As members of the military, my husband, Chris, and I have spent many months away from home. Together, we have been deployed to Haiti and Kosovo, and Chris has been to Iraq on his own, twice. In all of our deployments, we have witnessed more poverty, desolation, and homelessness than we had ever seen before.
Now, I have never known the suffering of being poor and without physical shelter. But in the course of nearly a dozen assignments to cities far and wide over twenty-one years, I’ve sometimes felt rootless, alone, and spiritually homeless. And so I’ve found that my personal “assignment” has been to combat the enemy of isolation.
Fighting Loneliness. In 2008, Chris started a one-year deployment, leaving me at home with our three children. We were stationed at a military reservation in Hawaii, four thousand miles from my hometown in Iowa.
Chris’ departure left many holes in our lives. The kids’ playmate and best story reader, the man they waited all day to see, was going to be gone for a long time. Our one-year-old seemed to think every soldier in uniform was his daddy. As for me, I worried constantly about Chris’ safety and whether he would return to us alive and well. I cried in the shower so that the children wouldn’t see my sadness.
At the time, we were attending St. Damien Catholic Church, a military chapel built into the side of a volcanic crater. I have to admit, though, that I wasn’t looking to put down roots in a church community. Why bother, when we were just going to move again? Also, by this time the stressors of loneliness and single parenting had chipped away my desire to be at Mass every week. I found plenty of excuses to miss. Chris is deployed. The kids didn’t sleep well last night. If we go, they’ll be disruptive.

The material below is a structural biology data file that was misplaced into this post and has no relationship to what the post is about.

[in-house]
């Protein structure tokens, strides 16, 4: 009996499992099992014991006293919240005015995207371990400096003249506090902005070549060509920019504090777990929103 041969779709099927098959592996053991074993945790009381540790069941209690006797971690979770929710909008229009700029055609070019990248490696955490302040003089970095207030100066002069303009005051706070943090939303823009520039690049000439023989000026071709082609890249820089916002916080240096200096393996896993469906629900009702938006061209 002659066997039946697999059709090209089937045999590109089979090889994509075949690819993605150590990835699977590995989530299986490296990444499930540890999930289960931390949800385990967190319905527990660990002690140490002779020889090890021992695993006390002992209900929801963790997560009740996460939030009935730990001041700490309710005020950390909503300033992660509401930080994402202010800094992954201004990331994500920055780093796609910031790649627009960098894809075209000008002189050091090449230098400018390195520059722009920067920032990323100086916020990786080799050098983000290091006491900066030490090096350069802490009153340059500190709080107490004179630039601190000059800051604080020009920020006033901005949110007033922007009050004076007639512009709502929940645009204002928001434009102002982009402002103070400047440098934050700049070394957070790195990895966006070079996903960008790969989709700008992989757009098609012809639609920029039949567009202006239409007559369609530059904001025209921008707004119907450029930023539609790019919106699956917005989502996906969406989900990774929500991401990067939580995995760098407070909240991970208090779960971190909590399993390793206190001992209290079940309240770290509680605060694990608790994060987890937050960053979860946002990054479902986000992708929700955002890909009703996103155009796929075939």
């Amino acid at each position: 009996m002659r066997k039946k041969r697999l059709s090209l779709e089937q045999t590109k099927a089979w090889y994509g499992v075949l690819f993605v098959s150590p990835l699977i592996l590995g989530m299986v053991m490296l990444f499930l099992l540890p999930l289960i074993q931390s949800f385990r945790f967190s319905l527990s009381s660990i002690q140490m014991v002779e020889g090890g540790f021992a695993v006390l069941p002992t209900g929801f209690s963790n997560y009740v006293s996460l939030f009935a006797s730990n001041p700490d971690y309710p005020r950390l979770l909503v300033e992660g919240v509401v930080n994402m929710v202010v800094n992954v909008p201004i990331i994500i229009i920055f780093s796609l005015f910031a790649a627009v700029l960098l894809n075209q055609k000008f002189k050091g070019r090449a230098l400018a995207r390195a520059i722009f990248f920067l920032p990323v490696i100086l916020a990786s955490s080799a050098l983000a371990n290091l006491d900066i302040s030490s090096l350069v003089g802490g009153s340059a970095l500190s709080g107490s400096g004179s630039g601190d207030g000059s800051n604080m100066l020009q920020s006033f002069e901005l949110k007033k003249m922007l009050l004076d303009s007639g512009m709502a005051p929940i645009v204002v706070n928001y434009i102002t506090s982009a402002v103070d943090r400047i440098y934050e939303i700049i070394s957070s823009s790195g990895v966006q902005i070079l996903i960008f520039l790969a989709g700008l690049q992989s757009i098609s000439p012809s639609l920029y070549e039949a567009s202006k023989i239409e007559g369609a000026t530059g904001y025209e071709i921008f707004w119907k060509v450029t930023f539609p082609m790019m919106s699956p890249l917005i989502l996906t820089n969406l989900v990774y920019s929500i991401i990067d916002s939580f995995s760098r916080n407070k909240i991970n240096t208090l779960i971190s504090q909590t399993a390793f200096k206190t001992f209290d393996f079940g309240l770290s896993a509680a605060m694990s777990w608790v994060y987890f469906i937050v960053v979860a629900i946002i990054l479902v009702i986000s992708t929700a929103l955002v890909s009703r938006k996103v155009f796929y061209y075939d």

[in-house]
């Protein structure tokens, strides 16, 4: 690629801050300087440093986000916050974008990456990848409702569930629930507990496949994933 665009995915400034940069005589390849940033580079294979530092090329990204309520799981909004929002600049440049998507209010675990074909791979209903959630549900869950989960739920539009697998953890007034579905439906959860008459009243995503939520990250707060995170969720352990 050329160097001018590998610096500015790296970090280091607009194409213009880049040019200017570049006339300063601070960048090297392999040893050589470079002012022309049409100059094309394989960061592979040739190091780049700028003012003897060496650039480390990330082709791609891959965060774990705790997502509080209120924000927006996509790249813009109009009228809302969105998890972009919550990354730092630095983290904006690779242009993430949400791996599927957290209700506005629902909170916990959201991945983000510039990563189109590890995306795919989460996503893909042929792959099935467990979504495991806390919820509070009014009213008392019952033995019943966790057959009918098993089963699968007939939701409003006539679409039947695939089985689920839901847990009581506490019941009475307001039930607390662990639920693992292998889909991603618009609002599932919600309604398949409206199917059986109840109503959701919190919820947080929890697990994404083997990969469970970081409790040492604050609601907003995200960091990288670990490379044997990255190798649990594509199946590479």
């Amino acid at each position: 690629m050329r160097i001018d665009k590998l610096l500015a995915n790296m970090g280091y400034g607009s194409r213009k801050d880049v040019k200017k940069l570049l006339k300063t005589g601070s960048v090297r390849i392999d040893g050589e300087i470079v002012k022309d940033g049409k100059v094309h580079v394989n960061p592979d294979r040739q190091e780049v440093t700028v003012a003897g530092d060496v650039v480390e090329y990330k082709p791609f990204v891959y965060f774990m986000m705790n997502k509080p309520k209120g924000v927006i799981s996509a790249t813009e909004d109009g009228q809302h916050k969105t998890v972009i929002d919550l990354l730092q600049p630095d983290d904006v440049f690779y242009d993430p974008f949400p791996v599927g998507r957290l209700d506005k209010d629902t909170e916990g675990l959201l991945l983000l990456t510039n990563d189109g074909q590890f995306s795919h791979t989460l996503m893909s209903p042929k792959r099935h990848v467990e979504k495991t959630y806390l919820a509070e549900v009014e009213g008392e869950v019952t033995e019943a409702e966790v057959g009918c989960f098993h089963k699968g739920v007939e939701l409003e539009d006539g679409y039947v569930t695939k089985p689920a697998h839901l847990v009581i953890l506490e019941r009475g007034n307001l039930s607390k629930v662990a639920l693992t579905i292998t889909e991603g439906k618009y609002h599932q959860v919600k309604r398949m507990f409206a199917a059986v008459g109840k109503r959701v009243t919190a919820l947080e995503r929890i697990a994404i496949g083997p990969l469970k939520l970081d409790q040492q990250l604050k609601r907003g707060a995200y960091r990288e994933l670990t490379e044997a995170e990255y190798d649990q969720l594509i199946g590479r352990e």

When I did get to Mass and receive the Eucharist, I didn’t feel transformed. Mostly, I just felt disconnected.
“Come to Church!” But the people at St. Damien’s wouldn’t let me retreat into anxiety and isolation. “We missed you last week,” a parishioner told me after one of my absences. I braced myself for a reproach, but instead she asked, “Is everything okay?”
Our pastor, Fr. Dan, always had an encouraging word. “Don’t stay away because you feel you’re not worthy,” he would tell everyone. “Come to church! We want to see you—and not just on Sunday.” My kids were welcome, too. One time, my son ran up toward the altar during Mass because he couldn’t see from his seat, and Fr. Dan, himself in his seventies, said, “Let him come. I’m half blind myself!”
At St. Damien’s, sitting on the sidelines didn’t seem to be an option. Weekly announcements heralded events and opportunities for service and fellowship for people of all ages. I started to pay attention. Soon I was there with the kids on Tuesdays for family night and on Thursdays for a women’s small group.
Before I knew it, the chapel had become our second home. A couple from the church became my surrogate mom and dad, and we joined a rotating dinner group with other military families. The meals were always noisy but fun—and everyone stayed to help clean up!